Thu, 09/20/2012 - 14:38 | 2815731 centerline
centerline's picture

Household deleveraging via default?  That's about the only way I see anything meaningful occuring therein.

Thu, 09/20/2012 - 14:38 | 2815733 pods
pods's picture

It would be perfect if the FED sucked up all available debt, then a Jacksonian got in there and crawfished on the deal.

I would then proclaim, like Mrs. O, that I was finally proud of my country.


Thu, 09/20/2012 - 14:43 | 2815743 EmmittFitzhume
EmmittFitzhume's picture

How did the Federal Reserve get the power to print money without authorization or oversight????????  Who the fuck was so stupid to allow this to happen? 

Thu, 09/20/2012 - 14:53 | 2815781 LawsofPhysics
LawsofPhysics's picture

your grandparents or great grandparents, depending on your age.  

Thu, 09/20/2012 - 15:10 | 2815831 Landotfree
Landotfree's picture

"How did the Federal Reserve get the power to print money without authorization or oversight????????  Who the fuck was so stupid to allow this to happen? "

The Fed does not print "money", sorry but that is impossible.   Stupid hairless monkets have been using this system for thousands of years. The hairless monkeys can close the Fed today if they want, their won't be a credit system tomorrow if you do so.   

Eventually the power needed to sustain the system will be too great and the downward tread will then continue.   There is no defeating the equation, you can only prolong the collapse.  The system has hit it's max potential upward now it will have to hit it's max potential downward.... my guess 1-3 billion hairless monkey unfunded liabilities will have to go.  



Thu, 09/20/2012 - 14:46 | 2815745 SDRII
SDRII's picture

No mention of the next great financial arbitrage swindle: non-financial corporate debt exceeds peak - > never stopped growing

Funding buybacks and dividends.

The corporate carry trade: who needs revenue

Thu, 09/20/2012 - 14:43 | 2815748 slaughterer
slaughterer's picture

I am PROUD of this SHITHOLE BANANAREPUB 3rd world/1st world hybrida called the U.S. of Obamahood.  

Thu, 09/20/2012 - 14:45 | 2815755 mayhem_korner
mayhem_korner's picture

"Since the Second Great Depression"


I suggest inserting the words "Onset of The" between "the" and "Second". 

Thank you, that is all.

Thu, 09/20/2012 - 14:46 | 2815760 slightlyskeptical
slightlyskeptical's picture

Fed and other central banks will own all the debt eventually. and then with a simple computer stroke or two will wipe the whole thing off the board and give the world a fresh start. If this isn't their plan, then we have a whole bunch of hurt coming sooner than later.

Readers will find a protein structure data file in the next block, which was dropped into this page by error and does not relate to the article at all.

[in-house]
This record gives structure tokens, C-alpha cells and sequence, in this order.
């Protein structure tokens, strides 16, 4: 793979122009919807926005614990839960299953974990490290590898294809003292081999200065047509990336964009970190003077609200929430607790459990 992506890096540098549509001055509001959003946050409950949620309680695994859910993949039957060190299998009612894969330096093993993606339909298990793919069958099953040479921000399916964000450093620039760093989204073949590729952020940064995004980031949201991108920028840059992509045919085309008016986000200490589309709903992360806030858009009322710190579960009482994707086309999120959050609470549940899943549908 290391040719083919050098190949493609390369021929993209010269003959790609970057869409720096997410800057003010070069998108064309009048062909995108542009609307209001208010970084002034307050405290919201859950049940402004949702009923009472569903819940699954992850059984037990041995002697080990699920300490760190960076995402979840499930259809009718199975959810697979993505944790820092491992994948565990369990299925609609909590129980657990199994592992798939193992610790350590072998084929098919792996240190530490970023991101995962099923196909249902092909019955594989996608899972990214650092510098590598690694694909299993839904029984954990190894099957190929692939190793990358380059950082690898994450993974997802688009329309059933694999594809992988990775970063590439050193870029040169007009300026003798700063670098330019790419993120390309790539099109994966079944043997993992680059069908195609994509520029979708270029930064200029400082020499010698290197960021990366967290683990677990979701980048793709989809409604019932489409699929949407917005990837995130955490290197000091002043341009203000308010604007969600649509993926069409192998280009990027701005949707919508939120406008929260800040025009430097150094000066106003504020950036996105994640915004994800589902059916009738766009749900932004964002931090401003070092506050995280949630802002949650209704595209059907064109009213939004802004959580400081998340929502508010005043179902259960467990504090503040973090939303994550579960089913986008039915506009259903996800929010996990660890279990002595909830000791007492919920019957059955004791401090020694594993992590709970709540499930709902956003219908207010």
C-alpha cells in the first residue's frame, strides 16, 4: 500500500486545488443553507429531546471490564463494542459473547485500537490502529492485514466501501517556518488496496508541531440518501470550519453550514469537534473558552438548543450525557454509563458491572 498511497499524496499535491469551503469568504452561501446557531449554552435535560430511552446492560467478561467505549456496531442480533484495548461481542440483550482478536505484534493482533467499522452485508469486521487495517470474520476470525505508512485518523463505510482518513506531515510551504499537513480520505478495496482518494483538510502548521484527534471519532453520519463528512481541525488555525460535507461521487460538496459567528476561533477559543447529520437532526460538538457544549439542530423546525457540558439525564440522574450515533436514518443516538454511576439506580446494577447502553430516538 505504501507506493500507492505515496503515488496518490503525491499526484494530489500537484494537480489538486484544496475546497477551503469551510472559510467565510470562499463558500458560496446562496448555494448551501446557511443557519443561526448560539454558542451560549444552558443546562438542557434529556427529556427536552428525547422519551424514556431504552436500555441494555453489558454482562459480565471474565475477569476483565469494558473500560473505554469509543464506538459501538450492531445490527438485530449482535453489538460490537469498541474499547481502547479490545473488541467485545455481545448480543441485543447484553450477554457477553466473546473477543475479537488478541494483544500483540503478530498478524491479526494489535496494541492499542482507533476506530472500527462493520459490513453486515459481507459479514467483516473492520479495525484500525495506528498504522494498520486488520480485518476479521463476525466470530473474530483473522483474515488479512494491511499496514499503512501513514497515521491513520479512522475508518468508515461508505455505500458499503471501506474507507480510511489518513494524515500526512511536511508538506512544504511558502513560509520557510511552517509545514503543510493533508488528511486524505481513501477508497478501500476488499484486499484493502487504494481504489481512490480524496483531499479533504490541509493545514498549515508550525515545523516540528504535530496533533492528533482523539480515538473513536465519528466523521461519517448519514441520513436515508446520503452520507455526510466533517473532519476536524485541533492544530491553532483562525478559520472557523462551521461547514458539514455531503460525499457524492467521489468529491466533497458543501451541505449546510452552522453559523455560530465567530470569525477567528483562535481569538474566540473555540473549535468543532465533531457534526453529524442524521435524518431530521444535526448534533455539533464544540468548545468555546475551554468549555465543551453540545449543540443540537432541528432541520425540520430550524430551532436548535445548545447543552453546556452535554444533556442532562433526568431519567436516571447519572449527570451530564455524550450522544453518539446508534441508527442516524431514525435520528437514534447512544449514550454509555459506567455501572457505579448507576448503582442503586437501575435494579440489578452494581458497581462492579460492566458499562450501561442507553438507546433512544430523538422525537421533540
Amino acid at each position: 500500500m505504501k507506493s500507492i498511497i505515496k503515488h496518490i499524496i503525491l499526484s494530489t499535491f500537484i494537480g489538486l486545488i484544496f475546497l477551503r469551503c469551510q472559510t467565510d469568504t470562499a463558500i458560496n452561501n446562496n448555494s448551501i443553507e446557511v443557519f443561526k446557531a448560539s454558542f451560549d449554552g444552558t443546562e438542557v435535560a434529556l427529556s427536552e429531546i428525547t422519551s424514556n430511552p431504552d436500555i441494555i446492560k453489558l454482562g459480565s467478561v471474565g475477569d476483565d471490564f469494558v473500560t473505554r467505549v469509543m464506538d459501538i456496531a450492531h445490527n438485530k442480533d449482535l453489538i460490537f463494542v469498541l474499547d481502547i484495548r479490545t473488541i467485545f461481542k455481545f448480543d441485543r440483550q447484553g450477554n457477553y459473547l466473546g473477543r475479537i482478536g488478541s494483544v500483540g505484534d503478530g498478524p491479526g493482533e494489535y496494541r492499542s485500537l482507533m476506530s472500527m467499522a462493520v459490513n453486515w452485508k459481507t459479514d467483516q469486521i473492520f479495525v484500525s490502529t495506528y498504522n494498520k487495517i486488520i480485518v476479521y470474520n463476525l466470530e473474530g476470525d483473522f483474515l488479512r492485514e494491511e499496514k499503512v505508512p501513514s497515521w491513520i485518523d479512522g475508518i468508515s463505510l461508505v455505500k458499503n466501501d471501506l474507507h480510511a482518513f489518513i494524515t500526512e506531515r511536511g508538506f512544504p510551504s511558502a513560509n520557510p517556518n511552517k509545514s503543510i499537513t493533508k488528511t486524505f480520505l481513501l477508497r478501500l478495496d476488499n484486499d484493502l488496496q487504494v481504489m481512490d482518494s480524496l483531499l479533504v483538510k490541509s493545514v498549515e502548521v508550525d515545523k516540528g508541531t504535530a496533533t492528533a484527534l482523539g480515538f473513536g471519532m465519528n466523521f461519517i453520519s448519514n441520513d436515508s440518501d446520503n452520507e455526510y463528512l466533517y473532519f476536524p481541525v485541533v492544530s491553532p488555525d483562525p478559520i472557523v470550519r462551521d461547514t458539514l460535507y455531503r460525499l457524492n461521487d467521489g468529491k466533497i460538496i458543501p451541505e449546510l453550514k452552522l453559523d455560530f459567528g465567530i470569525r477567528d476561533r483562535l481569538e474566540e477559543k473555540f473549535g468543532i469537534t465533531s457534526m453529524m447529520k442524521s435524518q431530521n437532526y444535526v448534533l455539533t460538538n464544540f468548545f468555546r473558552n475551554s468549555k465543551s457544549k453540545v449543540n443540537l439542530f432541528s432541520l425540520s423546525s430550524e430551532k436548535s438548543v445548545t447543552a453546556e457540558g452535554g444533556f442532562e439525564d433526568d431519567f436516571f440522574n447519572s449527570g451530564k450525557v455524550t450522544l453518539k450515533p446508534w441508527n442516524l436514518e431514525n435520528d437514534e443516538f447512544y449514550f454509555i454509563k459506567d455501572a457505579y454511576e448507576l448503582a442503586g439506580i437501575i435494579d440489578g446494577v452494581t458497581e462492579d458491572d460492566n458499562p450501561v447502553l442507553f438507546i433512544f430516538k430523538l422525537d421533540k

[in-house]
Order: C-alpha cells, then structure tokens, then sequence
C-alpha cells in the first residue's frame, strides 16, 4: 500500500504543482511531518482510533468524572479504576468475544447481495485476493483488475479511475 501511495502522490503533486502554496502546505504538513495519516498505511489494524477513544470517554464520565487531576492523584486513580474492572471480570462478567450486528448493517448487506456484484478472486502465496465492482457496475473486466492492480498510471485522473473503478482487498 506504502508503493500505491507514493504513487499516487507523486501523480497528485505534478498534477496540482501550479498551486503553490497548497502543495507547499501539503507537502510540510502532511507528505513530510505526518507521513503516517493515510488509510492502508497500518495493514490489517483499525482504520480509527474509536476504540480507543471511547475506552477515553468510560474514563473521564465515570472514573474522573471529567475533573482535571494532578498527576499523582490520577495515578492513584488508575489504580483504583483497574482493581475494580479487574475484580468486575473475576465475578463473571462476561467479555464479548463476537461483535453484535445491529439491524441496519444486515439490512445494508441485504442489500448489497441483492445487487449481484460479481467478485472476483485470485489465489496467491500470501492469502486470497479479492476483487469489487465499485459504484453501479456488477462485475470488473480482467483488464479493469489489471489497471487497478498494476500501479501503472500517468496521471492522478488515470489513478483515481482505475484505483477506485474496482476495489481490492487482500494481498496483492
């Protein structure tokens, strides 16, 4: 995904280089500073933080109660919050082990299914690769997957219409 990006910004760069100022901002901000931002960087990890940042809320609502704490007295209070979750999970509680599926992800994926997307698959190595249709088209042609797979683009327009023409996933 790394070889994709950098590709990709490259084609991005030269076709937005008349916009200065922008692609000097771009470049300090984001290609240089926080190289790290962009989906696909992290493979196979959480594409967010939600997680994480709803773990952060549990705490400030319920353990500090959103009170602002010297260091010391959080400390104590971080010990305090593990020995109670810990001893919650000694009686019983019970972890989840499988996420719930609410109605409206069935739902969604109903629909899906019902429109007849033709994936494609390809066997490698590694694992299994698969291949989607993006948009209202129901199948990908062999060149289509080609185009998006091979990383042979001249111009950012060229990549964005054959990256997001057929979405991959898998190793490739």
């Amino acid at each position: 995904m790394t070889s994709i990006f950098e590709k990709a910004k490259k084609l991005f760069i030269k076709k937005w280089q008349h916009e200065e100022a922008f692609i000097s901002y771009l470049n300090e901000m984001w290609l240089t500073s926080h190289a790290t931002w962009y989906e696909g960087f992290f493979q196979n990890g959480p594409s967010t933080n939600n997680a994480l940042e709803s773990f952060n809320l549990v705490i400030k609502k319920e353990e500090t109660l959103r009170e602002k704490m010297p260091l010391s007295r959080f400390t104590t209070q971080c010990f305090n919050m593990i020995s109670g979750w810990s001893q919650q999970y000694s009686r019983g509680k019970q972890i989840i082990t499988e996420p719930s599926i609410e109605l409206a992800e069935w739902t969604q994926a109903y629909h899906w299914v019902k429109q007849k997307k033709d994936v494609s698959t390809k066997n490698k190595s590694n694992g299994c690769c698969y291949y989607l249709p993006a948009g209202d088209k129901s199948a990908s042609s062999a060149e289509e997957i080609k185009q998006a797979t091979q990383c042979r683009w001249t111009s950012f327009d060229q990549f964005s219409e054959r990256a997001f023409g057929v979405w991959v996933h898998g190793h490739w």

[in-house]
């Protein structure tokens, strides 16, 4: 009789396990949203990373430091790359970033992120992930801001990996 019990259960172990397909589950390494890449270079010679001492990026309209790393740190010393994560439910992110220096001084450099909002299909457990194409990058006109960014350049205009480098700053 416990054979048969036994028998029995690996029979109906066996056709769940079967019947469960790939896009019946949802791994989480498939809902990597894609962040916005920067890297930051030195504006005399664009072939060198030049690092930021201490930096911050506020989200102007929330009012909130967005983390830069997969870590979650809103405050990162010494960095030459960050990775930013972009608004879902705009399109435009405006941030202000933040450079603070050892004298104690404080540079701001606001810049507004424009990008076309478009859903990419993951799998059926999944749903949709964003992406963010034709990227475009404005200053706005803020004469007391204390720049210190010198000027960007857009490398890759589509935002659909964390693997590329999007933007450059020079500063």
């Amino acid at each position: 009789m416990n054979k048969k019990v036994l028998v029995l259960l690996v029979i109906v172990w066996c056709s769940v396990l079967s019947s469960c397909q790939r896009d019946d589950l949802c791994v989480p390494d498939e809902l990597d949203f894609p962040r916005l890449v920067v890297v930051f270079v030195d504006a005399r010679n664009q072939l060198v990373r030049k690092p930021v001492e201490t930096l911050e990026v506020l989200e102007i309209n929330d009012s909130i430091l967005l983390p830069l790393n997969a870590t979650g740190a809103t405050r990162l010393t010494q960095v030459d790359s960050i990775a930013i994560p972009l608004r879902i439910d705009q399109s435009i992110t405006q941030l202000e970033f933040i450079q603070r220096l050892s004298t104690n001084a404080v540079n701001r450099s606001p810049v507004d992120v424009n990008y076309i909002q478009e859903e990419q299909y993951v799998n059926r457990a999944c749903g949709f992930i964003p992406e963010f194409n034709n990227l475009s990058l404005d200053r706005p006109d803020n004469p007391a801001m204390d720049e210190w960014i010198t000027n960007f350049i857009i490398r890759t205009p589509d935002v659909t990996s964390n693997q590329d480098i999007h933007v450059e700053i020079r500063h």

Thu, 09/20/2012 - 15:20 | 2815891 Landotfree
Landotfree's picture

What is one person's debt is another person's credit or asset.  So, you are going to have 7 billion people that are not living off of interest?   Good luck to all that, that's called a credit system collapse.   Remove the global credit system and someone is going to go hungry.   

The only way the system would be sustainable is if the credit system continues to expand exponentiallly.   

Thu, 09/20/2012 - 15:27 | 2815915 Pseudo Anonym
Pseudo Anonym's picture


that's called a credit system collapse

credit created for govt = $5.8T since Q3 '08

that's still credit creation

Thu, 09/20/2012 - 16:03 | 2816033 lasvegaspersona
lasvegaspersona's picture


all that stuff being created is NOT credit money...it is real, convertible to cash, base money. The only kind the fed knows how to make.

Thu, 09/20/2012 - 14:47 | 2815762 ptoemmes
ptoemmes's picture

Speaking of Catch-22...one could have some fun assigning symbolism.


Thu, 09/20/2012 - 14:52 | 2815777 SoundMoney45
SoundMoney45's picture

Central bank stockholders owning everything is the plan.  The central bank stockholders will have purchased everything for nothing.  

Thu, 09/20/2012 - 15:04 | 2815822 Hedgetard55
Hedgetard55's picture

Not true.


They will have appropriated the cost from you and me by debasing the value of our savings and investments. When they wind up with everything, everyone else has nothing.

Thu, 09/20/2012 - 15:41 | 2815954 DOT
DOT's picture

Screw the MBS racket. I'm going to buy my own assets for six bazillion clownbucks.

I can set up a program to pay me automatically; I can set up a program to pay me.

I win.

Thu, 09/20/2012 - 15:06 | 2815833 Pseudo Anonym
Pseudo Anonym's picture

ok, by

The central bank stockholders will have purchased everything for nothing.

you meant hofjuden; were you aware of that?

Thu, 09/20/2012 - 14:54 | 2815785 Jason T
Jason T's picture

How much of that is interest?  A good deal.  

Thu, 09/20/2012 - 15:01 | 2815806 lolmao500
lolmao500's picture

And Congress yesterday screwed the American taxpayers once again....



Basically, it exempts from fiduciary responsibility...

`(i) any broker, dealer, or municipal securities dealer (or person associated with such broker, dealer or municipal securities dealer);

`(ii) any investment adviser registered under the Investment Advisers Act of 1940 or with a State or territory of the United States (or person associated with such an investment adviser);

`(iii) any commodity trading advisor, swap dealer, major swap participant, futures commission merchant or introducing broker registered under the Commodity Exchange Act (or person associated with a commodity trading advisor, swap dealer, major swap participant, futures commission merchant or introducing broker) who is providing advice related to, engaging in, or arranging any swap;